Victim of acid attack pursues her dream

Almost 10 years ago, Monica Singh had her world turned upside down when she became a victim of an acid attack.

She was 19 and studying at the Institute of Fashion Technology in India.

A longtime suitor asked for her hand in marriage.   However, Singh was doing what she wanted: getting her education and pursuing a career in fashion. She declined his offer. 

"I was 19 years old. He wanted me to get married and leave everything behind," she said.

As she was driving one day, the man and four others flagged her car down. She recognized him, so she pulled over. Then the men threw acid all over her.

"Warm liquid came on me. So I thought somebody made a prank, or threw a hot coffee or something like that on me,” Singh explained.

Doctors weren't sure if she'd survive. Her torso and face were completely disfigured or disintegrated. Monica said her mom, dad and brother were there for her through it all.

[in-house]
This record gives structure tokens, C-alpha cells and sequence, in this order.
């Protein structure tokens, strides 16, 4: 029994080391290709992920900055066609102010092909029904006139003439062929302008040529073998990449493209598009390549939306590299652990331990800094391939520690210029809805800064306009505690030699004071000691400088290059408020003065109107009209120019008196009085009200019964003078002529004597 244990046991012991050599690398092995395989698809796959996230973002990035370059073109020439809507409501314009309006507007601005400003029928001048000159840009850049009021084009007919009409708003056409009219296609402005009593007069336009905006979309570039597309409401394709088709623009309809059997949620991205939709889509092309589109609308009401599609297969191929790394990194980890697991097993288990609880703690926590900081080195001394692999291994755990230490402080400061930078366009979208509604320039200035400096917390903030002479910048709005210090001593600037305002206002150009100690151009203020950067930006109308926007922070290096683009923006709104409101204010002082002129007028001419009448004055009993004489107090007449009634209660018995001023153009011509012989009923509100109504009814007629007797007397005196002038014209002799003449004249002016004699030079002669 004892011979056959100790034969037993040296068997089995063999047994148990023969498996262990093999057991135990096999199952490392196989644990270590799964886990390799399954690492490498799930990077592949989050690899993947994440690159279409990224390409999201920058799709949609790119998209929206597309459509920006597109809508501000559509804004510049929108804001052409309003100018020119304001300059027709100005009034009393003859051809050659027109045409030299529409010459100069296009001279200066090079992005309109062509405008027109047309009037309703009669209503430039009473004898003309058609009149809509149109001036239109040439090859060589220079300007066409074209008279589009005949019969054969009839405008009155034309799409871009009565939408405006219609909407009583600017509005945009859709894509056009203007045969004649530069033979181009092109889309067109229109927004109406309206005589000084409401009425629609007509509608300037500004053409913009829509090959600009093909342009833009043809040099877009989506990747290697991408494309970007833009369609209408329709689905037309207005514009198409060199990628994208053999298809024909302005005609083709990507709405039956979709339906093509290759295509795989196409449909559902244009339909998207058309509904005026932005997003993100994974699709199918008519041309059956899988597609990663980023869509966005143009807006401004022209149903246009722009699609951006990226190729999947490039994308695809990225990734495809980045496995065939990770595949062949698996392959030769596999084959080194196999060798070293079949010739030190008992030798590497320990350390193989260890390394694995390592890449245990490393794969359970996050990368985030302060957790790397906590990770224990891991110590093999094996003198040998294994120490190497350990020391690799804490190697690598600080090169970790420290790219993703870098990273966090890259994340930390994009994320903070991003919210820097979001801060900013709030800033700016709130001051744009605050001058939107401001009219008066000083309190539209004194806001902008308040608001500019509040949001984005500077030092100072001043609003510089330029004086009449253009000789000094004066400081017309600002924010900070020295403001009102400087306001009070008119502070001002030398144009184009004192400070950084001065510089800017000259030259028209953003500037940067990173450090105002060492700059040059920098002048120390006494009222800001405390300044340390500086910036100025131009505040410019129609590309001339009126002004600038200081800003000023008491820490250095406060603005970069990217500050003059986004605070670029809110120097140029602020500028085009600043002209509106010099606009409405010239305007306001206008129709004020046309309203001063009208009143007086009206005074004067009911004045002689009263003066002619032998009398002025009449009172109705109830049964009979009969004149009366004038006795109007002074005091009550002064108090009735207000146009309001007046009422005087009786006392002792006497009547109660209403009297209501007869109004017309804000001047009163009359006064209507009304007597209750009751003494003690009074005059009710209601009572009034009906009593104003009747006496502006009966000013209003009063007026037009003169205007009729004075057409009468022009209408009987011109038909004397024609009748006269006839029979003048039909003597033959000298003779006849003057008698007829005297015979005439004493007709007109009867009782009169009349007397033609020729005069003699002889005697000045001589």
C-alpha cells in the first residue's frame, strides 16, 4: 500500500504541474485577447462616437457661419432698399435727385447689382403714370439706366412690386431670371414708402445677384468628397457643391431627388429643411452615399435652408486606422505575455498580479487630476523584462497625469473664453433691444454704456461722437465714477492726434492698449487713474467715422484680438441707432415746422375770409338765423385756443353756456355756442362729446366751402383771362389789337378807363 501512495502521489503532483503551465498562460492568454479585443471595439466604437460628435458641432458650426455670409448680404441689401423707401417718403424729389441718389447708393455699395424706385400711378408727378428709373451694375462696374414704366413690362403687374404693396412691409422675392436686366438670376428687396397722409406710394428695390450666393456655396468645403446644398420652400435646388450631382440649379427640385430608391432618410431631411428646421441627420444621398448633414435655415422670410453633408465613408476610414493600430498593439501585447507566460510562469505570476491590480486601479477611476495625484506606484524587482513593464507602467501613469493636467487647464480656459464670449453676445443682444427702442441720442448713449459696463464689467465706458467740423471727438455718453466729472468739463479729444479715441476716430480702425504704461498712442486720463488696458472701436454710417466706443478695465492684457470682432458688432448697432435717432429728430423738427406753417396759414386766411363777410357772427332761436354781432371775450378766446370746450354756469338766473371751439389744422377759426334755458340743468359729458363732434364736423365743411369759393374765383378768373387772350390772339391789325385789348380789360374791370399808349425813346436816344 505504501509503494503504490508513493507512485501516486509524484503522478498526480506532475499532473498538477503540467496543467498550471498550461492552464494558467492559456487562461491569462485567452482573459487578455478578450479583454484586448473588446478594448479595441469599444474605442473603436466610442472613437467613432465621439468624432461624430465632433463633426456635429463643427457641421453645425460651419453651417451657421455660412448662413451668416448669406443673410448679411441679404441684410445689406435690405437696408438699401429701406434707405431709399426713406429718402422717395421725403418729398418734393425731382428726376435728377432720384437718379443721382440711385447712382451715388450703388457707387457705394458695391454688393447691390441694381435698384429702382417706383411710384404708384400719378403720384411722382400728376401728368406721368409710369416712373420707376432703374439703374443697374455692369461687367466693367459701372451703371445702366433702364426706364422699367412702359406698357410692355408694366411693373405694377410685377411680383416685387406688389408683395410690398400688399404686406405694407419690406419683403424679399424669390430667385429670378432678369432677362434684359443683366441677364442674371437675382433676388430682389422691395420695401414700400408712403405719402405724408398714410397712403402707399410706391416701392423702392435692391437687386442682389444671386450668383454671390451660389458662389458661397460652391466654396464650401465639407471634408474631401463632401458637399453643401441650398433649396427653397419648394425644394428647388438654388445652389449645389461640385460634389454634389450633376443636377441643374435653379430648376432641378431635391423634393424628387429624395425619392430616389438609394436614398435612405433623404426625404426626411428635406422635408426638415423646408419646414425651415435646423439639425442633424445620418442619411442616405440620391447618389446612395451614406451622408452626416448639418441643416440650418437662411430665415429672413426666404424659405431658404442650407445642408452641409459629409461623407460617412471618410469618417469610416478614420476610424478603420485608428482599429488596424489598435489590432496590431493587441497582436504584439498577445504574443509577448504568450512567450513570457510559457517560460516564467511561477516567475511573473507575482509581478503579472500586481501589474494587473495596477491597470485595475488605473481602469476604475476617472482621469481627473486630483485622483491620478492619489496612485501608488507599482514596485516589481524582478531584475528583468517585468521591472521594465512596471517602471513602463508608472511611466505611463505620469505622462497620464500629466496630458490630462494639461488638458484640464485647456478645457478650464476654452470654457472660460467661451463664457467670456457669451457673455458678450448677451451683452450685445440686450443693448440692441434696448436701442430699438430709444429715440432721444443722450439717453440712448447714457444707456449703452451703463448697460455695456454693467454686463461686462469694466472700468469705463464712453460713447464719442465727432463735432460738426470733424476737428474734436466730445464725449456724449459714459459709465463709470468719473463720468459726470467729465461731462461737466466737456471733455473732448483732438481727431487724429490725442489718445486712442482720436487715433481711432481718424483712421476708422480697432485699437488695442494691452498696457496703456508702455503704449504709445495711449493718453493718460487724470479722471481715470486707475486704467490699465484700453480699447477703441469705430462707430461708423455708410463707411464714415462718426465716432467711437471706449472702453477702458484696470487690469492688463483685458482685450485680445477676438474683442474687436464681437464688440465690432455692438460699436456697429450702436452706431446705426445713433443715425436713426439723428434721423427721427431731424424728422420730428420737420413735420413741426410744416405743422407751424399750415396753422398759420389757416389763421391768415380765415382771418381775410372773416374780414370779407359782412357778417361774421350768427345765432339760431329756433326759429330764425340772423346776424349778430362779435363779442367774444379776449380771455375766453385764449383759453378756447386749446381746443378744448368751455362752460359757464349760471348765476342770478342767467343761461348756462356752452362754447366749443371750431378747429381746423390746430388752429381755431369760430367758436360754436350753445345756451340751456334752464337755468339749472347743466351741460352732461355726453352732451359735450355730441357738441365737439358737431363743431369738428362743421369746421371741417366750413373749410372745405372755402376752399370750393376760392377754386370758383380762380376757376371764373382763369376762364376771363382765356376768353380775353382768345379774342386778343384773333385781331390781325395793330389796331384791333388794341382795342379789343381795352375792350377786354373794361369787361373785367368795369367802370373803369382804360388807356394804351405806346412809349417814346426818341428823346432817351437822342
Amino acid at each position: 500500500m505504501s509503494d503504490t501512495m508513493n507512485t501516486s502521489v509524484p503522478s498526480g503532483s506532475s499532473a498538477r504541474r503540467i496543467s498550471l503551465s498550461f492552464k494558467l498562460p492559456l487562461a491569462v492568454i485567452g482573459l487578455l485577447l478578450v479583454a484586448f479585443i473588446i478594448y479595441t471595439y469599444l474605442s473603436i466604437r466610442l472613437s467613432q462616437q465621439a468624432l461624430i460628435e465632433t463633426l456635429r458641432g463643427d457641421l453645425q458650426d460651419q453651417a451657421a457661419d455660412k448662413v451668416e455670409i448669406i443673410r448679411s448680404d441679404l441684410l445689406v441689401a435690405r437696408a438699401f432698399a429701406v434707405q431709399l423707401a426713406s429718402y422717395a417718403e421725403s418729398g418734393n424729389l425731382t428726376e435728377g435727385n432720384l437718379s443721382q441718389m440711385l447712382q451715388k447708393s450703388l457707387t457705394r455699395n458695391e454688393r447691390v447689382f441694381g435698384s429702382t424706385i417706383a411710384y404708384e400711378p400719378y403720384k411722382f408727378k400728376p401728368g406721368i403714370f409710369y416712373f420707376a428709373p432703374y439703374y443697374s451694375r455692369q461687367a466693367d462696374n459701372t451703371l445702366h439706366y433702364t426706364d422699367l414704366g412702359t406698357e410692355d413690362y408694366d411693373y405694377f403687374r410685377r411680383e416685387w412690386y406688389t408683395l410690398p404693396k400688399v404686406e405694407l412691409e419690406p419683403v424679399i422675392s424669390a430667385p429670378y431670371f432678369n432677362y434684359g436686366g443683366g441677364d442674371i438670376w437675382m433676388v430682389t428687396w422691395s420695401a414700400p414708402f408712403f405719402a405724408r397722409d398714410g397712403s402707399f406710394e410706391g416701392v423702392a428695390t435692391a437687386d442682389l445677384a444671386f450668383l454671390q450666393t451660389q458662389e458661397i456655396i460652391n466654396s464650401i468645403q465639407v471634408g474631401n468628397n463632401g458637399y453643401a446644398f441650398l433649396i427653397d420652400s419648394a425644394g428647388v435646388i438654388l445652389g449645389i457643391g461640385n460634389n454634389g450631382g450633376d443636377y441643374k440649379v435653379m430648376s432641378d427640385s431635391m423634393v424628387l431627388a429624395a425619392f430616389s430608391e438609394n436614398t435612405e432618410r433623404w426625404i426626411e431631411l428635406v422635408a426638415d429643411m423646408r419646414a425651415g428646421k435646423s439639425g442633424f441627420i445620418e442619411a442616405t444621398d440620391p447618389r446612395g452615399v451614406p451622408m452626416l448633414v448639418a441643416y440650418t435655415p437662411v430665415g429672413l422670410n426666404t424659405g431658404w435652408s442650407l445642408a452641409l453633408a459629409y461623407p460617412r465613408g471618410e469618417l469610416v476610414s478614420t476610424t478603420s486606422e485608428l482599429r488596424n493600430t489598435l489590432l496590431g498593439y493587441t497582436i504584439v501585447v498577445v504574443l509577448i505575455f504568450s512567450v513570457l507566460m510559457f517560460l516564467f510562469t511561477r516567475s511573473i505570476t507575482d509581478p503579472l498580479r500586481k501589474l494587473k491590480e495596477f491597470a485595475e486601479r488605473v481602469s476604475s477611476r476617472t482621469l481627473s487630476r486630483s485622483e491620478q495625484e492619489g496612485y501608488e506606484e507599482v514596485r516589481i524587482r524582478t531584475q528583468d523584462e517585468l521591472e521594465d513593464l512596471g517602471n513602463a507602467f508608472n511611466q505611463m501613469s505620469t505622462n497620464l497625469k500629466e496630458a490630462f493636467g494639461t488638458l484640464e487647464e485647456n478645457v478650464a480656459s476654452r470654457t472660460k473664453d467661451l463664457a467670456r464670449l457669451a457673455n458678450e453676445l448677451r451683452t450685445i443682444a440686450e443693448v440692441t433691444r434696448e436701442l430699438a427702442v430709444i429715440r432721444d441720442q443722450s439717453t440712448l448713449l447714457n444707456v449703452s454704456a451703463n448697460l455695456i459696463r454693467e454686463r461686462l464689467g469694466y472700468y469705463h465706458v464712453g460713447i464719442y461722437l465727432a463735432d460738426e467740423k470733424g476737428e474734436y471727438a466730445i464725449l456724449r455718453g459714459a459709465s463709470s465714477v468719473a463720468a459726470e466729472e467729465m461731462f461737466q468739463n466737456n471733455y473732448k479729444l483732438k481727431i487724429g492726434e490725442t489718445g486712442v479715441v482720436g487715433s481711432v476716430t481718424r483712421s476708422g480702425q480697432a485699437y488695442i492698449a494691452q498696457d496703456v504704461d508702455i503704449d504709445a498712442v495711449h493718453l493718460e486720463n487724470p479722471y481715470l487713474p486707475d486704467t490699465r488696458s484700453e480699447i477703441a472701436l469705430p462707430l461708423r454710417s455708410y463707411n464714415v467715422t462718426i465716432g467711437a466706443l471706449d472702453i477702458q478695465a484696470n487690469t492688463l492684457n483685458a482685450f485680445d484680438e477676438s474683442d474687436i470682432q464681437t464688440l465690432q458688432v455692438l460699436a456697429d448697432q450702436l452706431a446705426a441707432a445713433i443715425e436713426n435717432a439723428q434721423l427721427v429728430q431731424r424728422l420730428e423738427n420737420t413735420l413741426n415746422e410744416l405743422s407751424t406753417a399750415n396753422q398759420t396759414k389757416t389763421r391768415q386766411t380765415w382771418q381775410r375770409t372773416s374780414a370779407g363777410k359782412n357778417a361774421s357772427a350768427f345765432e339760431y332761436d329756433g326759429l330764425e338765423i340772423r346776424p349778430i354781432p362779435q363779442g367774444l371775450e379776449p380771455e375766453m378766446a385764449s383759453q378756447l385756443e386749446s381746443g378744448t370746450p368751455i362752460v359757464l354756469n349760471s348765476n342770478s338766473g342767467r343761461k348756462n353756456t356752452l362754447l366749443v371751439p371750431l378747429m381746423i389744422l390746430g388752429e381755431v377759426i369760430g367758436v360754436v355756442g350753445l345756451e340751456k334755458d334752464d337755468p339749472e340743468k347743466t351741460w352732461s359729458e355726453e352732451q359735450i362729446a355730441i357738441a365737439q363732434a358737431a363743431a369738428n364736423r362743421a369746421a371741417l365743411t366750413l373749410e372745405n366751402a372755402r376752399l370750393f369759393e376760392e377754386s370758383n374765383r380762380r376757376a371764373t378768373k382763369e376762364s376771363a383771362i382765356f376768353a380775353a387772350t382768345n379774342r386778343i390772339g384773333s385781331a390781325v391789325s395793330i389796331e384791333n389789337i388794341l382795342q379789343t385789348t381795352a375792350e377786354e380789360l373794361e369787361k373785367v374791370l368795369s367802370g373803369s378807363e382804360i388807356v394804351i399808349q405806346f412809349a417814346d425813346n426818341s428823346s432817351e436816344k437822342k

Her father spent his life savings and took out loans for her reconstructive surgeries. Her mom covered the mirrors in their New Delhi home to protect her from psychological damage. 

"The doctor told my family that psychologically, I would get shattered if I see myself that way," Singh said.

After 46 surgeries, Singh is on track to complete what she started. 

"Anger is something that I don't want to waste any sort of energy over them. Right now my energy is to become a positive person, who I have become after a very long time," Singh said.

She is beginning her second year at Parson's School of Design in NYC where she studies fashion marketing.

The non-profit, Make Love Not Scars, helped Singh raise money for her two year program. Her dream is to become a New York-based fashion designer and open a business in India.

She and her brother also founded the Mahendra Singh Foundation named after their father, who recently passed. It is a nongovernmental organization that provides aid to acid attack victims, as well as other types of abuse.

"If something happens to anyone, that doesn't mean that it's the end of their life," Singh said.